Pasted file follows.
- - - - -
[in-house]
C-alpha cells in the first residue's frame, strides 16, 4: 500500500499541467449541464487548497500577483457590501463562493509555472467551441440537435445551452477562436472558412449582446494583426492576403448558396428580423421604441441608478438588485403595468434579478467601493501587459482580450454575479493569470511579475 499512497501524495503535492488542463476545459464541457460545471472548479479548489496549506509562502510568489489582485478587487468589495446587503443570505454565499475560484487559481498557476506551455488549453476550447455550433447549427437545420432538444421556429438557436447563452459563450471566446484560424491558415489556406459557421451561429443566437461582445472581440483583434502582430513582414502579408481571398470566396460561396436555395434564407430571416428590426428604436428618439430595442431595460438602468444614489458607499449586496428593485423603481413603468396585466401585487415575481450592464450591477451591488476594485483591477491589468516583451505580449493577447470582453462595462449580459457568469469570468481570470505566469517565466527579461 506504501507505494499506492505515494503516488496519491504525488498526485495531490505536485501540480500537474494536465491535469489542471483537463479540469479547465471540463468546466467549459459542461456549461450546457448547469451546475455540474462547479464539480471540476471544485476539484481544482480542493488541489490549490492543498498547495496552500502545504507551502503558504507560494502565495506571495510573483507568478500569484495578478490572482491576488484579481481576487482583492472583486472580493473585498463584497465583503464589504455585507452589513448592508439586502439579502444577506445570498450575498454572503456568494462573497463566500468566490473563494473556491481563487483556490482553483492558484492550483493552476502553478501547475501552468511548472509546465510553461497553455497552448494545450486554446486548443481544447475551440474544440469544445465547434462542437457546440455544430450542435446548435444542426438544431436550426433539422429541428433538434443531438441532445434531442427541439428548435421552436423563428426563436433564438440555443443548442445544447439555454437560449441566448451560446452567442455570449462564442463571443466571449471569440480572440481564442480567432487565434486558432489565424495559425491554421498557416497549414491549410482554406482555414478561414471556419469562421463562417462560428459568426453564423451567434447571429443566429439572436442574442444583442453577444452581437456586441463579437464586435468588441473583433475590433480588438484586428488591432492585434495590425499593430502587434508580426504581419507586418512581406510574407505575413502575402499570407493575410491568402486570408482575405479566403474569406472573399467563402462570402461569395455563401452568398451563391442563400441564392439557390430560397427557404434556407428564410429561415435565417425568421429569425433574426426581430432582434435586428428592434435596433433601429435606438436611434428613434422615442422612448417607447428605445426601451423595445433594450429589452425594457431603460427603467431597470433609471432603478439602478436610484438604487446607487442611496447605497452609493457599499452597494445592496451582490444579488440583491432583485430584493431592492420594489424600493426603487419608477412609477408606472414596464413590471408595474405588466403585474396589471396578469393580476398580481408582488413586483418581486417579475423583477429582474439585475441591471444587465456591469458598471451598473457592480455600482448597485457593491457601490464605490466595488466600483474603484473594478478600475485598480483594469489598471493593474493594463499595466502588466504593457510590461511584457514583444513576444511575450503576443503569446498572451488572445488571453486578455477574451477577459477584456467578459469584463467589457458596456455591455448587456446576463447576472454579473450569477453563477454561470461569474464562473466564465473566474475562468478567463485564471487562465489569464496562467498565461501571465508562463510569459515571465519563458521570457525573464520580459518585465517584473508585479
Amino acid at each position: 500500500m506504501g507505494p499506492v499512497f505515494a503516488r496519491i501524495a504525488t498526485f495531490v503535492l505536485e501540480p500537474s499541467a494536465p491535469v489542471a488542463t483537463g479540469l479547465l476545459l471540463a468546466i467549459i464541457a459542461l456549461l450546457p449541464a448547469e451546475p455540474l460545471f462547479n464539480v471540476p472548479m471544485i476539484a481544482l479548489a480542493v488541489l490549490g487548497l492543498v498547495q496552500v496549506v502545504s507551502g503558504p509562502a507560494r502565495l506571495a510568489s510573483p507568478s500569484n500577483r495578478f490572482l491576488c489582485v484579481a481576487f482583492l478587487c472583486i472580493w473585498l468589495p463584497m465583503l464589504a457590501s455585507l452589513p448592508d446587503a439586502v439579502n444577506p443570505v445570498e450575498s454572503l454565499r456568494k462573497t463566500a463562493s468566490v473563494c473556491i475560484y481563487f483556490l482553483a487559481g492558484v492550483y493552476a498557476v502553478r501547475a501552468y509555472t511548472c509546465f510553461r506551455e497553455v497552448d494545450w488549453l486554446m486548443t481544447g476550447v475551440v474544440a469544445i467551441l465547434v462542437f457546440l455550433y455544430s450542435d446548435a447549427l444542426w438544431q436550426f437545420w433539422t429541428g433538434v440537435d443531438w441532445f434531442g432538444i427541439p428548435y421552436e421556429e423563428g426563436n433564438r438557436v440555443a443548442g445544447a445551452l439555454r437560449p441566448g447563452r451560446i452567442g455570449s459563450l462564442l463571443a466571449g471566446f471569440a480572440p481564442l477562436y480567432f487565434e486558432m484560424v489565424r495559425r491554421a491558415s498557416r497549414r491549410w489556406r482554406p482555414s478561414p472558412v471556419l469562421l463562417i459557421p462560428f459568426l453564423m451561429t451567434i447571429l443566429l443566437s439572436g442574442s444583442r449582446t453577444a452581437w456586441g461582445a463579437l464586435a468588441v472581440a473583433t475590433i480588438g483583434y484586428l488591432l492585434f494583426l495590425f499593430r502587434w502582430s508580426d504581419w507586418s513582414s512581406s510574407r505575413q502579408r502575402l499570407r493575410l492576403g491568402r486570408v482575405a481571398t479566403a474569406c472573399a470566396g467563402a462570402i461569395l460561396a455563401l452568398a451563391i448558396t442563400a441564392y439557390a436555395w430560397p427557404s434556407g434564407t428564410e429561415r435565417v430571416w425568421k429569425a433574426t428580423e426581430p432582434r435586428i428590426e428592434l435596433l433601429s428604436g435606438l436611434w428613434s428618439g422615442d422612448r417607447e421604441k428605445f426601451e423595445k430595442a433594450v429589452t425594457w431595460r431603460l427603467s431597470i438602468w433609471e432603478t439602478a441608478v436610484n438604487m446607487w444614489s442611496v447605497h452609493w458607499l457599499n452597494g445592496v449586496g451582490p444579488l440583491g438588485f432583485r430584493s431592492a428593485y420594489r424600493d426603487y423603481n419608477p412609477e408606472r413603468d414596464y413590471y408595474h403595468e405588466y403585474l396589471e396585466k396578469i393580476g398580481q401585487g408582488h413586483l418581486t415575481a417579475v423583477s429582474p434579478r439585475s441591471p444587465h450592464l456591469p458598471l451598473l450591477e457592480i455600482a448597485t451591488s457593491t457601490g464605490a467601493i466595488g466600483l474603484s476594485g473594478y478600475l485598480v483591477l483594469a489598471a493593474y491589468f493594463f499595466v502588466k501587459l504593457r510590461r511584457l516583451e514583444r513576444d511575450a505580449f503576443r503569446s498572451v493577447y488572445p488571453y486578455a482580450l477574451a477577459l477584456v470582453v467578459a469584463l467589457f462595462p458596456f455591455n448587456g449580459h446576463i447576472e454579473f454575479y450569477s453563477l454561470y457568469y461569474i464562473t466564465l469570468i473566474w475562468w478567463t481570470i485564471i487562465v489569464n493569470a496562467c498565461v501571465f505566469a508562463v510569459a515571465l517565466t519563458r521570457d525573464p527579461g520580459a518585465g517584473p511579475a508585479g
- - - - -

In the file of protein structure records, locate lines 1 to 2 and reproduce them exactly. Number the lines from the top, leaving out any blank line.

[in-house]
C-alpha cells in the first residue's frame, strides 16, 4: 500500500499541467449541464487548497500577483457590501463562493509555472467551441440537435445551452477562436472558412449582446494583426492576403448558396428580423421604441441608478438588485403595468434579478467601493501587459482580450454575479493569470511579475 499512497501524495503535492488542463476545459464541457460545471472548479479548489496549506509562502510568489489582485478587487468589495446587503443570505454565499475560484487559481498557476506551455488549453476550447455550433447549427437545420432538444421556429438557436447563452459563450471566446484560424491558415489556406459557421451561429443566437461582445472581440483583434502582430513582414502579408481571398470566396460561396436555395434564407430571416428590426428604436428618439430595442431595460438602468444614489458607499449586496428593485423603481413603468396585466401585487415575481450592464450591477451591488476594485483591477491589468516583451505580449493577447470582453462595462449580459457568469469570468481570470505566469517565466527579461 506504501507505494499506492505515494503516488496519491504525488498526485495531490505536485501540480500537474494536465491535469489542471483537463479540469479547465471540463468546466467549459459542461456549461450546457448547469451546475455540474462547479464539480471540476471544485476539484481544482480542493488541489490549490492543498498547495496552500502545504507551502503558504507560494502565495506571495510573483507568478500569484495578478490572482491576488484579481481576487482583492472583486472580493473585498463584497465583503464589504455585507452589513448592508439586502439579502444577506445570498450575498454572503456568494462573497463566500468566490473563494473556491481563487483556490482553483492558484492550483493552476502553478501547475501552468511548472509546465510553461497553455497552448494545450486554446486548443481544447475551440474544440469544445465547434462542437457546440455544430450542435446548435444542426438544431436550426433539422429541428433538434443531438441532445434531442427541439428548435421552436423563428426563436433564438440555443443548442445544447439555454437560449441566448451560446452567442455570449462564442463571443466571449471569440480572440481564442480567432487565434486558432489565424495559425491554421498557416497549414491549410482554406482555414478561414471556419469562421463562417462560428459568426453564423451567434447571429443566429439572436442574442444583442453577444452581437456586441463579437464586435468588441473583433475590433480588438484586428488591432492585434495590425499593430502587434508580426504581419507586418512581406510574407505575413502575402499570407493575410491568402486570408482575405479566403474569406472573399467563402462570402461569395455563401452568398451563391442563400441564392439557390430560397427557404434556407428564410429561415435565417425568421429569425433574426426581430432582434435586428428592434435596433433601429435606438436611434428613434422615442422612448417607447428605445426601451423595445433594450429589452425594457431603460427603467431597470433609471432603478439602478436610484438604487446607487442611496447605497452609493457599499452597494445592496451582490444579488440583491432583485430584493431592492420594489424600493426603487419608477412609477408606472414596464413590471408595474405588466403585474396589471396578469393580476398580481408582488413586483418581486417579475423583477429582474439585475441591471444587465456591469458598471451598473457592480455600482448597485457593491457601490464605490466595488466600483474603484473594478478600475485598480483594469489598471493593474493594463499595466502588466504593457510590461511584457514583444513576444511575450503576443503569446498572451488572445488571453486578455477574451477577459477584456467578459469584463467589457458596456455591455448587456446576463447576472454579473450569477453563477454561470461569474464562473466564465473566474475562468478567463485564471487562465489569464496562467498565461501571465508562463510569459515571465519563458521570457525573464520580459518585465517584473508585479